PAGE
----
This is how I see humanism when its trappings are stripped away: "... you will be like God, knowing good from evil..." 

Humanism is believing that we are god.  Isn't this the root of every sin - that we believe we are god?  Is it not simply a claim to be greater, to know more, to be more perceptive than God?

Is it not the root of our suffering?  How could we possibly be content or at peace while engulfed in such a glaring inconsistency as the delusion that we are god in a universe in which the deepest truth is that God is God?  Is not the source of our deep discontent exactly that we want to be god, believe we are, and yet the universe does not obey our will?  Do we not suffer because we want and do not have, because we lack and cannot fulfill ourselves?  We continue in this delusion that we are god, and the incongruities sting.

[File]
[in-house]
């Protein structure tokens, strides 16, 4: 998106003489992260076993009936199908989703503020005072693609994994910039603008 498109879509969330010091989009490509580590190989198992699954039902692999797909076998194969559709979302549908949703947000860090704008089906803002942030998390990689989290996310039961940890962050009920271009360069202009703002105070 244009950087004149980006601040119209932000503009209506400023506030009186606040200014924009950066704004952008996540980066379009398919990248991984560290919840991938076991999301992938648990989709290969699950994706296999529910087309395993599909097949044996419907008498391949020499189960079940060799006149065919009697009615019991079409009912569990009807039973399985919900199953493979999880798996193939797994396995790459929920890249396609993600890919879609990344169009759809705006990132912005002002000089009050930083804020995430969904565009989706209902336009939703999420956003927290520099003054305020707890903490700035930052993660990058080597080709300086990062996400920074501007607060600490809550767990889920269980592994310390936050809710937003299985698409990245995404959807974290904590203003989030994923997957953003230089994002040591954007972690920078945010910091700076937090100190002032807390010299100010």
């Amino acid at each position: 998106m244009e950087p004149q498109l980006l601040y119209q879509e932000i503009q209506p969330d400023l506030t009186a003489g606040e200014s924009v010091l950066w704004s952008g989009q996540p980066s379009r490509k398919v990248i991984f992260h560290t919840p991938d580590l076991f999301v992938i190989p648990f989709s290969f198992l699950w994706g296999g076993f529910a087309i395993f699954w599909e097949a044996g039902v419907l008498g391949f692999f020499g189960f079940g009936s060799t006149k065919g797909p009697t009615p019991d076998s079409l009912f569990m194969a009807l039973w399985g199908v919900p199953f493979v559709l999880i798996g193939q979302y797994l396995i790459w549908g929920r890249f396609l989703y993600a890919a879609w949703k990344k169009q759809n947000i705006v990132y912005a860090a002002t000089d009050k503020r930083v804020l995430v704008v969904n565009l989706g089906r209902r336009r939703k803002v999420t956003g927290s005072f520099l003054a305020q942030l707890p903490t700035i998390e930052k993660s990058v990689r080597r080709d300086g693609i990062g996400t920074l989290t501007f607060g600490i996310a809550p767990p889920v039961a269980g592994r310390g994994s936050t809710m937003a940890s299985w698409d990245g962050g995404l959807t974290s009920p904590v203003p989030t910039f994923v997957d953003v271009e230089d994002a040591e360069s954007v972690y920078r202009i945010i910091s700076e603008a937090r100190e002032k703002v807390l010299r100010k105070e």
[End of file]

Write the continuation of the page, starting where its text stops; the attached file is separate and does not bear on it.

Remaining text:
We tire, we ache, we hunger, we age.  A god does none of that, so we are frustrated and painfully perplexed.  But who has ever heard of a god who is perplexed?  This is another fresh source of misery.

Then we rage that the true God does not end our pain, stop our dying, and explain our confusion.  In other words, we rage at God for not making us gods.

When I look deep inside myself, I see this so clearly.  I want to be god.  This is my true nature.

So is my fall not of my own doing, when my soul utterly rejected God's supremacy?  What is Hell but having one's deepest longing most absolutely thwarted?  What is Hell but a being who longs for nothing more in all the universe but to be god, but knowing full well that it most certainly is not and never shall be?

Yet I cannot free myself of it!  Some part of me longs to be god so deeply that it believes the delusion that it is.  Yet having my deepest-held beliefs blatantly shattered every day is agonizing. Who will save me from this body of death?